I Learned Everything I Needed to Know About Love When My Family Bought a Health Club

"'Love is when you look at someone and stars come out of your eyes.' Just, gag."
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Lisa Kirchner
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"'Love is when you look at someone and stars come out of your eyes.' Just, gag."

In 1979, shortly after we moved to Pittsburgh, the Steel Curtain claimed victory in Super Bowl XIII, I turned 13, and my father ditched his career as a metallurgical engineer to buy a health club. I had no idea how significant this all would become in my search for love.

I never would've guessed my parents would become rabid Steelers fans that day we shellacked a cypress tree slice we’d picked up down in Florida, but that table still bears the bubbles of our jubilation, trapped inside the layer of epoxy we forgot while celebrating. That my teen years would be rocky may’ve been foreshadowed by the fact that I’d already begun sneaking drinks from my parents’ liquor cabinet. But the idea that the gym would tie our family to Pittsburgh never crossed my mind. Prior to this, we’d moved almost every year of my life, riding the rust-belt around its declining suburbs. “Hell,” as Mom described it. “Without the amenity of sidewalks.”

And while sure, it may seem now my dad was visionary to get into fitness, there were people in that era who did not don sweatbands, specifically the people in my family. I can still picture Mom, her elbows propped on the gym’s glass counter over high-priced racquetball racquets and kidskin gloves. “Your father knew I didn’t like to exercise when he met me,” she’d say, before taking a deep drag on her Kent king.

Their fights were private but not unknown to us. “Heat this for dinner,” became a common Mom refrain. “I have to go to The Club because your father can’t figure out payroll. Again.”

“Why don’t you just leave him?” I started asking in my teens, I couldn’t imagine being trapped like that. In my youth I didn’t factor in love.

“I spotted your mother across the dance hall,” Dad would muse when I asked how he knew she was The Right One. “And I was a goner.”

It’s true they were a handsome couple — Dad, was the classic six foot two, eyes of blue, but Mom — with her thick shock of dark hair and cheekbones that wouldn’t melt butter — was a world unto herself. She wasn’t like other moms. “I wish I never had children,” she occasionally let slip.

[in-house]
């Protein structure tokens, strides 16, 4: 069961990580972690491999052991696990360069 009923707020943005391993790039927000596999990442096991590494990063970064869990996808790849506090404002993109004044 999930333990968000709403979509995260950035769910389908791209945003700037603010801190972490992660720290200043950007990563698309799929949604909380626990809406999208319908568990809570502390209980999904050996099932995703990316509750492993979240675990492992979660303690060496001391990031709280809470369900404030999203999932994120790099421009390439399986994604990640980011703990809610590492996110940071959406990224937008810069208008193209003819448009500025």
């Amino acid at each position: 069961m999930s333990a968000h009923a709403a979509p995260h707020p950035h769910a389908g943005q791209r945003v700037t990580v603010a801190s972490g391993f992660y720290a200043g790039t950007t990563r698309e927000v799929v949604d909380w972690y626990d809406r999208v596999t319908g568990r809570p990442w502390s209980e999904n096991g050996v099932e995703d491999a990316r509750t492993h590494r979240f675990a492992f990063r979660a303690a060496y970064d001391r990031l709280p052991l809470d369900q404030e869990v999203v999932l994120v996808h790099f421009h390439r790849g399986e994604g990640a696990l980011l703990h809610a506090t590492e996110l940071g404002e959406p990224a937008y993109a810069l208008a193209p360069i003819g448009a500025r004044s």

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If marriage was about finding the one person you’d learn to hate more than anyone, and staying anyway, it wasn’t for me. I’d forge my own kind of love.

When I started dating, however, it quickly became clear any wisdom I thought I’d learned was useless. Like, “love means never having to say you're sorry.” Please. I couldn’t get through a day without guilt and remorse let alone an entire relationship. Or, “make him wait for it.” God forbid I didn’t want to sleep with him right away, or worse, that it wasn’t any good. And obviously this one was out, “love is when you look at someone and stars come out of your eyes.” Just, gag.

So I focused on making my life dependence-proof. I racked up a career, a house, and enough good friends to feel I’d succeeded when I met the man who would become my husband — a journalist with a love of travel. Our taste in books and music and all things arty was in sync. Best of all, even when we disagreed we didn’t fight. So when my other half expressed a vague interest in reporting from the Muslim world, I didn’t so much want to go, but I did see the possibilities for his career. This was nothing like my mother traipsing after my father, I found the job that got us to Qatar.

Nonetheless, I did get stuck — albeit in a different way. It took me a year to escape after my beloved blindsided me by ending our marriage over the phone. From another country. For a time I moved back to my parents’ basement, still in that suburb of Pittsburgh. “Mary,” I heard my dad yell in frustration one morning, demanding she help him find something before he went to that health club. Maybe there was something in the idea of learning to hate, or at least argue.

Then life, like love, showed us its way of marching on without regard for collateral damage. Shortly after I returned from the Persian Gulf but long since she’d quit smoking, Mom was diagnosed with end-stage cancer. Dad, who previously couldn't find a spoon in his own kitchen, started waiting on Mom like a baby bird. Once I tried to hand her a cup of tea he’d prepared, only to watch him march a wide circle around me to hand it over himself. I resolved to call her every day until the end.

I couldn’t help but notice, Mom seemed to like the attention that came with the diagnosis. Am in ER again. Love, Mom. Went her first text, a long-form affair with numbers for letters on a flip phone. At 66, she got on social media. She lived another seven years.

During that time we did speak most days, and I was even able to approach her occasionally as a woman at the end of her life instead of Mom, the very thing she’d tried to show me all along. Love was the magic of fingertips whispering, yes, but also the alchemy of forgiving a partner who fails to learn their payroll system, or who may be happy as an alt-newsweekly journalist. Expectations were the trap.

Finally it was just the two of us, me and mom alone in a room. The moment came and she looked right at me. And stars came out of her eyes.